Distributed by: Strand Releasing

Production compaines: Hotshot Films

Reviews

Contactmusic.com: 2 / 5

Rotten Tomatoes: 71%
Fresh: 27 Rotten: 11

IMDB: 7.6 / 10

Cast & Crew

Director:

Producer:

Starring: as Hanna, as Josef, as Simon, as Victor, as Dr. Sullitzer, as Scott, Emmanuel Idowu as Abdul, as Liam, as Martin, as Dimitri, as Wife of Josef's Friend, Reg Wilson as Dan Brown, as Inge

Contactmusic


Links



Advertisement

New Movies

Imperium Movie Review

Imperium Movie Review

First-time filmmaker Daniel Ragussis takes an unusual approach to this thriller. Since it's based on...

The Girl With All the Gifts Movie Review

The Girl With All the Gifts Movie Review

Like a 10-years-later follow-up to 28 Days Later, this small British thriller takes a refreshingly...

The Magnificent Seven Movie Review

The Magnificent Seven Movie Review

Director Antoine Fuqua brings his usual fascination with violence to this remake of the iconic...

Bridget Jones's Baby Movie Review

Bridget Jones's Baby Movie Review

As it's been 12 years since the last Bridget Jones movie, expectations aren't too high...

The Beatles: Eight Days a Week - The Touring Years Movie Review

The Beatles: Eight Days a Week - The Touring Years Movie Review

A-list director Ron Howard worked with the surviving Beatles to assemble this engaging documentary, which...

Blair Witch Movie Review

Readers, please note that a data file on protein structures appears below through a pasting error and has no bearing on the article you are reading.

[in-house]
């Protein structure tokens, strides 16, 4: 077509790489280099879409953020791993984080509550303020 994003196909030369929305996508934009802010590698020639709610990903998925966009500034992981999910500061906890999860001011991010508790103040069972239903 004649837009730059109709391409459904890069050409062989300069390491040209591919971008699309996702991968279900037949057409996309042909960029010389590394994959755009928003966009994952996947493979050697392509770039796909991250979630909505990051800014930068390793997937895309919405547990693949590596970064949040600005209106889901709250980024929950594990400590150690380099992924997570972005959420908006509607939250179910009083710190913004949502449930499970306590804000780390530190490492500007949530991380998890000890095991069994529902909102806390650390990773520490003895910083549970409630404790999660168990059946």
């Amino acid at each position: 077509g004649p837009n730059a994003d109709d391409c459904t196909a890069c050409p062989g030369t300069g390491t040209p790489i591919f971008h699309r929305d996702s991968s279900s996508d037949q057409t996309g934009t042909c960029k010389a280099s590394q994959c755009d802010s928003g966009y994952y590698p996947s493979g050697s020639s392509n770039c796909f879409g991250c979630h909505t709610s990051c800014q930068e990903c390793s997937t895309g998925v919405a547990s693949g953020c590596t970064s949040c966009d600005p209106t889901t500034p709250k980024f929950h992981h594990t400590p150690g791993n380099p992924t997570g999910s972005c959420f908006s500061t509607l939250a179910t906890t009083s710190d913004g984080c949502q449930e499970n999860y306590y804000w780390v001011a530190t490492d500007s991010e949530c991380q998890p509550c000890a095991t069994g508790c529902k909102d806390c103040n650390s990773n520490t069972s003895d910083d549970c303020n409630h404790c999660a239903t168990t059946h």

Blair Witch Movie Review

It's been 17 years since The Blair Witch Project shook up the cinema and created...

Anthropoid Movie Review

Anthropoid Movie Review

Outside the Czech Republic, few people know about Operation Anthropoid, a spy mission in 1943...

Advertisement
Kubo and the Two Strings Movie Review

Kubo and the Two Strings Movie Review

From Laika (The Boxtrolls), this is one of the most beautiful, sophisticated animated films in...

Captain Fantastic Movie Review

Captain Fantastic Movie Review

An offbeat comedy-drama with a timely kick, this charming family road trip takes on some...

Hell or High Water Movie Review

Hell or High Water Movie Review

Sicario screenwriter Taylor Sheridan delivers another fiercely intelligent, engaging story that maintains high suspense while...

The 9th Life of Louis Drax Movie Review

The 9th Life of Louis Drax Movie Review

With heavy overtones of Hitchcockian mystery and intrigue, this stylish thriller is the enjoyably melodramatic...

Kickboxer: Vengeance Movie Review

Kickboxer: Vengeance Movie Review

The 1989 Muay Thai action movie Kickboxer starred a young Jean-Claude Van Damme, who pops...

Julieta Movie Review

Julieta Movie Review

Iconic Spanish filmmaker Pedro Almodovar is back with another powerfully complex female-centred drama, along the...

Popstar: Never Stop Never Stopping Movie Review

Popstar: Never Stop Never Stopping Movie Review

An astute satire of the pop music business, this raucous mock-documentary is consistently hilarious from...

Advertisement
Artists
Actors
    Filmmakers
      Artists
      Bands
        Musicians
          Artists
          Celebrities
             
              Artists
              Interviews
                musicians & bands in the news
                  actors & filmmakers in the news
                    celebrities in the news

                      Go Back in Time using our News archive to see what happened on a particular day in the past.